Nothing is a better indication of changed circumstances in Cambodia than the recent resolution by the European parliament about Cambodia.
There are three main reasons why it has come to this.
The most important one is that Cambodia now has a strong and credible opposition. The countries that have been financing Cambodia are of course interested in stability. This will protect their investment and make it more likely that future aid will be less and less necessary.
I always had the impression that they were reluctant to rock the boat as long as there was a strong government and a weak opposition. This has now changed.
The second reason is the very public and obvious irregularities in counting the votes at the recent election (boxes that were not properly sealed, etc). The donor countries are mainly democracies and to be seen to be financing a crooked voting system is unacceptable for them.
They feel morally obliged to do something. (Unless their diplomats come up with all kind of excuses, which is, of course, what they are being paid for.)
Last and also least is the incident of the shooting of innocent civilians by government goons. This was a major tactical mistake by the government.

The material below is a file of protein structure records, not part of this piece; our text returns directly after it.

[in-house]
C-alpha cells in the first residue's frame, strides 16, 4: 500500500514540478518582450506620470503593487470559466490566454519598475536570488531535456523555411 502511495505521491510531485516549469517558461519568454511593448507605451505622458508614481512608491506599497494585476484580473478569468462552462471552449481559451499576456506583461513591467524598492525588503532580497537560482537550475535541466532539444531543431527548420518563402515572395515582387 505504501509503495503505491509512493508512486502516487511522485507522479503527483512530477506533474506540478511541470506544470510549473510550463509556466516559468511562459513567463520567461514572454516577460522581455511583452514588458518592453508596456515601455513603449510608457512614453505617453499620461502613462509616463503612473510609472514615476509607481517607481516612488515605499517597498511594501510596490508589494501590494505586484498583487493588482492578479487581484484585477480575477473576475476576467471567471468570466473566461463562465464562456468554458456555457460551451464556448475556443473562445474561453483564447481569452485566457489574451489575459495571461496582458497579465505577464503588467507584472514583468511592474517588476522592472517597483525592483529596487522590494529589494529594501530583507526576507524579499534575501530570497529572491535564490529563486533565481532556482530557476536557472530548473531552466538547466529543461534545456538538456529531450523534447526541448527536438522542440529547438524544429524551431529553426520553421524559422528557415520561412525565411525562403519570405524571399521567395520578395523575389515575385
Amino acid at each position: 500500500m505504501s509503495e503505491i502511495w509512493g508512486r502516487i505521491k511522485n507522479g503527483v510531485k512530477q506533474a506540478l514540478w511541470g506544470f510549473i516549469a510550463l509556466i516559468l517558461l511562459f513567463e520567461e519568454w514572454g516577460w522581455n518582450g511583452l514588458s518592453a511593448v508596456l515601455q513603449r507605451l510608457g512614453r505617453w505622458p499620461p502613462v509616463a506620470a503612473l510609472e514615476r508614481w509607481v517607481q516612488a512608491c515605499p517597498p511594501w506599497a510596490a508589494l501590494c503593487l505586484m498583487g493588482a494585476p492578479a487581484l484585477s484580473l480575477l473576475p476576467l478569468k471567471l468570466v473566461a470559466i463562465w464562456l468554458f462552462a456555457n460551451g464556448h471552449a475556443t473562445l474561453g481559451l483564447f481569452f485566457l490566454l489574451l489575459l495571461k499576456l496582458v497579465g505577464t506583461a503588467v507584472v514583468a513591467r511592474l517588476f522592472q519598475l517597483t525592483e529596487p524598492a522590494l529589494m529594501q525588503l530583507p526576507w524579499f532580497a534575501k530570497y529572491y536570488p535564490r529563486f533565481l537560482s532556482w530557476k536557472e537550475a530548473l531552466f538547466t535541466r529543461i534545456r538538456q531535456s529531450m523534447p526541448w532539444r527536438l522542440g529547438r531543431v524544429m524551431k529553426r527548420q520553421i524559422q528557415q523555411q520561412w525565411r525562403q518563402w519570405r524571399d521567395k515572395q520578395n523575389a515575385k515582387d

The Thai government was much smarter in letting the protests run their course and trying to let them run out of steam, and I had the impression that the government here initially was thinking along similar lines.
But then the pressure got too much for them and the hardliners got their way. But what worked in the past only resulted in giving the opposition ammunition in their efforts to involve foreign governments.
If I was a cynical person I would say something like “mission accomplished”. But of course that would be entirely unfair. There are of course other reasons for the resolution. Corruption, prohibition of demonstrations, land grabbing, etc, etc, but they existed for a long time without triggering a strong reaction. Now of course they too are in the spotlight.
In all my years in Cambodia I have never seen such a change. One moment there was a docile and cowed population that didn’t dare say anything and the next moment I thought I was in Australia, where criticising the government is a major pastime.
Good on you, Cambodia.